Gary Edwards

Microsoft Office whips Google Docs: It's finally game over | Computerworld Blogs - 0 views

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    "If there was ever any doubt about whether Microsoft or Google would win the war of office suites, there should be no longer. Within the last several weeks, Microsoft has pulled so far ahead that it's game over. Here's why. When it comes to which suite is more fully featured, there's never been any real debate: Microsoft Office wins hands down. Whether you're creating entire presentations, creating complicated word-processing documents, or even doing something as simple as handling text attributes, Office is a far better tool. Until the last few weeks, Google Docs had one significant advantage over Microsoft Office: It's available for Android and the iPad as well as PCs because it's Web-based. The same wasn't the case for Office. So if you wanted to use an office suite on all your mobile devices, Google Docs was the way to go. Google Docs lost that advantage when Microsoft released Office for the iPad. There's not yet a native version for Android tablets, but Microsoft is working on that, telling GeekWire, "Let me tell you conclusively: Yes, we are also building Android native applications for tablets for Word, Excel and PowerPoint." Google Docs is still superior to Office's Web-based version, but that's far less important than it used to be. There's no need to go with a Web-based office suite if a superior suite is available as a native apps on all platforms, mobile or otherwise. And Office's collaboration capabilities are quite considerable now. Of course, there's always the question of price. Google Docs is free. Microsoft Office isn't. But at $100 a year for up to five devices, or $70 a year for two, no one will be going broke paying for Microsoft Office. It's worth paying that relatively small price for a much better office suite. Google Docs won't die. It'll be around as second fiddle for a long time. But that's what it will always remain: a second fiddle to the better Microsoft Office."
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    Google acquired "Writely", a small company in Portola Valley that pioneered document editing in a browser. Writely was perhaps the first cloud computing editor to go beyond simple HTML; eventually crafting some really cool CSS-JavaScript-JSON document layout and editing methods. But it can't edit native MSOffice documents. It converts them. There are more than a few problems with the Google Docs approach to editing advanced "compound" documents, but two stick out and are certain to give pause to anyone making the great transition from local workgroup computing, to the highly mobile, always connected, cloud computing. The first problem certain to become a show stopper is that Google converts documents to their native on-line format for editing and collaboration. And then they convert back. To many this isn't a problem. But if the document is part of a workflow or business process, conversion is a killer. There is an old saw affectionately known as "Reuters Law", dating back to the ODF-OXML document wars, that emphatically states; "Conversion breaks documents." The breakage includes both the visual layout of the document, and, the "compound" aspects and data connections that are internal to the document. Think of this way. A business document that is part of a legacy Windows Workgroup workflow is opened up in gDocs. Google converts the document for editing purposes. The data and the workflow internals that bind the document to the local business system are broken on conversion. The look of the document is also visually shredded as the gDocs layout engine is applied. For all practical purposes, no matter what magic editing and collaboration value is added, a broken document means a broken business process. Let me say that again, with the emphasis of having witnessed this first hand during the year long ODF transition trials the Commonwealth of Massachusetts conducted in 2005 and 2006. The business process broke every time a conversion was conducted "on a busines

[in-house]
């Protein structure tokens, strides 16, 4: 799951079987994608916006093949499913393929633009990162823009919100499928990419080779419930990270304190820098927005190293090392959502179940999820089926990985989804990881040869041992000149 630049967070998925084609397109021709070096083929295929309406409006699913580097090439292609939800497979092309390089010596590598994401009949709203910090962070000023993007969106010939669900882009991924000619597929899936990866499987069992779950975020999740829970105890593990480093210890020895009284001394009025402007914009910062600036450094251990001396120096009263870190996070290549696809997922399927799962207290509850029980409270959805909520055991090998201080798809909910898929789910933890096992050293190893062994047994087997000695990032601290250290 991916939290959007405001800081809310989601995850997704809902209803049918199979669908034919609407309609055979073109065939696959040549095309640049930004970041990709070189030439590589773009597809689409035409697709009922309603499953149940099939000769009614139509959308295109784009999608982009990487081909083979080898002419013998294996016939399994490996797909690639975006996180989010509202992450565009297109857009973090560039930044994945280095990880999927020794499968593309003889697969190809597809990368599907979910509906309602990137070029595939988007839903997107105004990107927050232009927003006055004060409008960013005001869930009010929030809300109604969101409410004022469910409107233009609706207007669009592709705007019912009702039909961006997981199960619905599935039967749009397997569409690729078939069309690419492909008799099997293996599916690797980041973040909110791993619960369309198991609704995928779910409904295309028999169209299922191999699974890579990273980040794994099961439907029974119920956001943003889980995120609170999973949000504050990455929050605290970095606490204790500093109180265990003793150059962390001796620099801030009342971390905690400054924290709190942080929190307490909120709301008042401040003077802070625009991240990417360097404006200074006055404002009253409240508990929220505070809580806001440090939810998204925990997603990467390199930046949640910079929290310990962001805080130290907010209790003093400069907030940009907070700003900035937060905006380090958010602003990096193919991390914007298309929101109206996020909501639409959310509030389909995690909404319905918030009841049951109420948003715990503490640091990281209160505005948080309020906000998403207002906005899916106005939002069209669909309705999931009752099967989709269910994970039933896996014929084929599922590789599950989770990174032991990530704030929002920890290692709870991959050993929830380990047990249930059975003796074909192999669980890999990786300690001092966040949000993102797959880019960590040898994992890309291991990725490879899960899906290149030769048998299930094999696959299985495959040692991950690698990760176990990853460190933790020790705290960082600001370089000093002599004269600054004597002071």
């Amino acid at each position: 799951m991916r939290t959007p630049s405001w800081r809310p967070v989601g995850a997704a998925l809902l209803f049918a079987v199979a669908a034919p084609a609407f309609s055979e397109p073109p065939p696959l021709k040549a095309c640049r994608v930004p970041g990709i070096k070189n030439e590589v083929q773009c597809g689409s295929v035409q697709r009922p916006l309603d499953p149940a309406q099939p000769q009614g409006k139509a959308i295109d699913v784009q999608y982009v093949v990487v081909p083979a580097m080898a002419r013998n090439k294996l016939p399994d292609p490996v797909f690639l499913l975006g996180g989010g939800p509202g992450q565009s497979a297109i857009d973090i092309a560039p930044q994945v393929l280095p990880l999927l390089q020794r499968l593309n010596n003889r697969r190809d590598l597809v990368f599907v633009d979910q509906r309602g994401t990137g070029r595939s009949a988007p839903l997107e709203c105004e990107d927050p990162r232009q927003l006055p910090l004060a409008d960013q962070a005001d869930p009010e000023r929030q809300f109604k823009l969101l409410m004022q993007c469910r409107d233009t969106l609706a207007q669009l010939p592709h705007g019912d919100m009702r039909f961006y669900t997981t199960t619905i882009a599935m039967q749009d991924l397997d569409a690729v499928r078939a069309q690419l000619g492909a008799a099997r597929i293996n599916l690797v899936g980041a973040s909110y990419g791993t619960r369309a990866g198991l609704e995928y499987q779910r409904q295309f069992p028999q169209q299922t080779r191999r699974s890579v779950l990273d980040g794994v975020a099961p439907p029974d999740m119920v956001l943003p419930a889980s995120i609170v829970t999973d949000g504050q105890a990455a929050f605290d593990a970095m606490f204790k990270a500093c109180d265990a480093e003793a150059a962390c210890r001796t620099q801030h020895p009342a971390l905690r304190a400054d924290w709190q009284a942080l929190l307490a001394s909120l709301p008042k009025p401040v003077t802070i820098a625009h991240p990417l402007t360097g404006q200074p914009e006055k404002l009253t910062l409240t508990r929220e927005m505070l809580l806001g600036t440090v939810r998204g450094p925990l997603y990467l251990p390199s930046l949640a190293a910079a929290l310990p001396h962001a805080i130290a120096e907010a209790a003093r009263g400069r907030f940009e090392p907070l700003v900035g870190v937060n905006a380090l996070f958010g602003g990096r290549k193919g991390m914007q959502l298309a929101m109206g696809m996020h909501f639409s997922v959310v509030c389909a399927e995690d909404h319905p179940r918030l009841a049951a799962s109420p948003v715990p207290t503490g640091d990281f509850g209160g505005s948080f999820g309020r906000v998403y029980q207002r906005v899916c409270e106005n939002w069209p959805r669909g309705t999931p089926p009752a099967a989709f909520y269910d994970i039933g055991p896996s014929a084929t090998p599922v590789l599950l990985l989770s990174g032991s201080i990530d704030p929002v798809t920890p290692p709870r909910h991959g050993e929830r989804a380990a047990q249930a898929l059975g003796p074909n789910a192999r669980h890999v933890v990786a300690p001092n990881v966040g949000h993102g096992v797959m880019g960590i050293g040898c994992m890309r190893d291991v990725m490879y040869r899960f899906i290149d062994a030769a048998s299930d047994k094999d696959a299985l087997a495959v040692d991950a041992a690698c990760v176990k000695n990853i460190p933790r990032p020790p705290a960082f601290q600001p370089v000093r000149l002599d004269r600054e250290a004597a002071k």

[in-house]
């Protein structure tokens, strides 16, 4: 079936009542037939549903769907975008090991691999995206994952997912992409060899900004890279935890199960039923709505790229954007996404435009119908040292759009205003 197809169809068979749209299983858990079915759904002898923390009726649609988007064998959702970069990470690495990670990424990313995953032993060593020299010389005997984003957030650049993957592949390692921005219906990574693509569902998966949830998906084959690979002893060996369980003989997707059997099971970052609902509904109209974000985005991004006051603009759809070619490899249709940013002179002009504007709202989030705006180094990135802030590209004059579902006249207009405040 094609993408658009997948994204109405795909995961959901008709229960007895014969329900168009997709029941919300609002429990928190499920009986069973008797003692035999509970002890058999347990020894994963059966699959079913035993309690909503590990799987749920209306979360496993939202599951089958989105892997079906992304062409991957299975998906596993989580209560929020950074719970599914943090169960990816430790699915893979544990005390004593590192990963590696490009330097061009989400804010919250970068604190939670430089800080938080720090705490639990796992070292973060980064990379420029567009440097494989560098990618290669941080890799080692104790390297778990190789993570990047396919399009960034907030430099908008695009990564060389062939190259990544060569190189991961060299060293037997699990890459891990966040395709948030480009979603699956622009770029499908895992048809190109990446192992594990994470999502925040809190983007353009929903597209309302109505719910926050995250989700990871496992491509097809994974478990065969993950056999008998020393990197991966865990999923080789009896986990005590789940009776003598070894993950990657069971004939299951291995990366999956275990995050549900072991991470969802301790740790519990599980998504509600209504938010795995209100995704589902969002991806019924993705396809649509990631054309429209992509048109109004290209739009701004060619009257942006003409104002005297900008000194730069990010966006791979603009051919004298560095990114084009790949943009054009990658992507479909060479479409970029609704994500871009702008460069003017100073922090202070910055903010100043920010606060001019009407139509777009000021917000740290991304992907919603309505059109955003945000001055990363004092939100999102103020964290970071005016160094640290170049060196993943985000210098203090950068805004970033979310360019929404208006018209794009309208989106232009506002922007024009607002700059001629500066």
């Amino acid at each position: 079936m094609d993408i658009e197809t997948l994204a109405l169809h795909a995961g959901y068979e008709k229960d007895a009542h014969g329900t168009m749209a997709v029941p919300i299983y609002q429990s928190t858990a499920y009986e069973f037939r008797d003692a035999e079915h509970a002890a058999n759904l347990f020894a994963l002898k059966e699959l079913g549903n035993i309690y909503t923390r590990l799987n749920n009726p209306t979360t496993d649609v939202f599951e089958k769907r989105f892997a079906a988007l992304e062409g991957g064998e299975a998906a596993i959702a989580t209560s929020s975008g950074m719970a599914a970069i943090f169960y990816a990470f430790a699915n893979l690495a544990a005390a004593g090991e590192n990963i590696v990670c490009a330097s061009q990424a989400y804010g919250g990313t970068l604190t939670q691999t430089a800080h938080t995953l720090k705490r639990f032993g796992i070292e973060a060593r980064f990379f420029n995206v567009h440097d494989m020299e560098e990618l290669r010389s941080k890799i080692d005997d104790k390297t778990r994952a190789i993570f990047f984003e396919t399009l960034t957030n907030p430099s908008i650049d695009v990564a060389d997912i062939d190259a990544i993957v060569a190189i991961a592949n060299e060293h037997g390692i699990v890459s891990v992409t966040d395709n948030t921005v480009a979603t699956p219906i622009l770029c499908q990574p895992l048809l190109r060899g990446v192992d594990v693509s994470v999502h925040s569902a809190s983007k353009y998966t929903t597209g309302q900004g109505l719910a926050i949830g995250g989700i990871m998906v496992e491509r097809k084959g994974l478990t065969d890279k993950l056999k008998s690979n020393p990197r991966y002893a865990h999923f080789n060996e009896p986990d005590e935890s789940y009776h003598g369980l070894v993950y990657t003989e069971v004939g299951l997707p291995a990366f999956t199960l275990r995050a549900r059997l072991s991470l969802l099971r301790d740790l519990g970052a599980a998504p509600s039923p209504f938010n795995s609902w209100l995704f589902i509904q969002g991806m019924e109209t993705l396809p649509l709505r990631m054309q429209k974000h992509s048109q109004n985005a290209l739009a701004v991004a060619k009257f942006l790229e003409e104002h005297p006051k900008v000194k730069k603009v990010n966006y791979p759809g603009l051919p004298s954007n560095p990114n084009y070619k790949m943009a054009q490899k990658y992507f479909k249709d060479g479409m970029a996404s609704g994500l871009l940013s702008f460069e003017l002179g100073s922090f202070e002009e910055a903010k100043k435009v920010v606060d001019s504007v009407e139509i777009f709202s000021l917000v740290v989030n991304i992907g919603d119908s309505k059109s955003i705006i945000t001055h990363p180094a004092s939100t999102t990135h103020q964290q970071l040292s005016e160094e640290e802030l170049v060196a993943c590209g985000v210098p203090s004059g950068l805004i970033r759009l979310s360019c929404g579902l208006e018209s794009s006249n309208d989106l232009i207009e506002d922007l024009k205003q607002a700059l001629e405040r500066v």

Paul Merrell

Operation Socialist: How GCHQ Spies Hacked Belgium's Largest Telco - 0 views

  • When the incoming emails stopped arriving, it seemed innocuous at first. But it would eventually become clear that this was no routine technical problem. Inside a row of gray office buildings in Brussels, a major hacking attack was in progress. And the perpetrators were British government spies. It was in the summer of 2012 that the anomalies were initially detected by employees at Belgium’s largest telecommunications provider, Belgacom. But it wasn’t until a year later, in June 2013, that the company’s security experts were able to figure out what was going on. The computer systems of Belgacom had been infected with a highly sophisticated malware, and it was disguising itself as legitimate Microsoft software while quietly stealing data. Last year, documents from National Security Agency whistleblower Edward Snowden confirmed that British surveillance agency Government Communications Headquarters was behind the attack, codenamed Operation Socialist. And in November, The Intercept revealed that the malware found on Belgacom’s systems was one of the most advanced spy tools ever identified by security researchers, who named it “Regin.”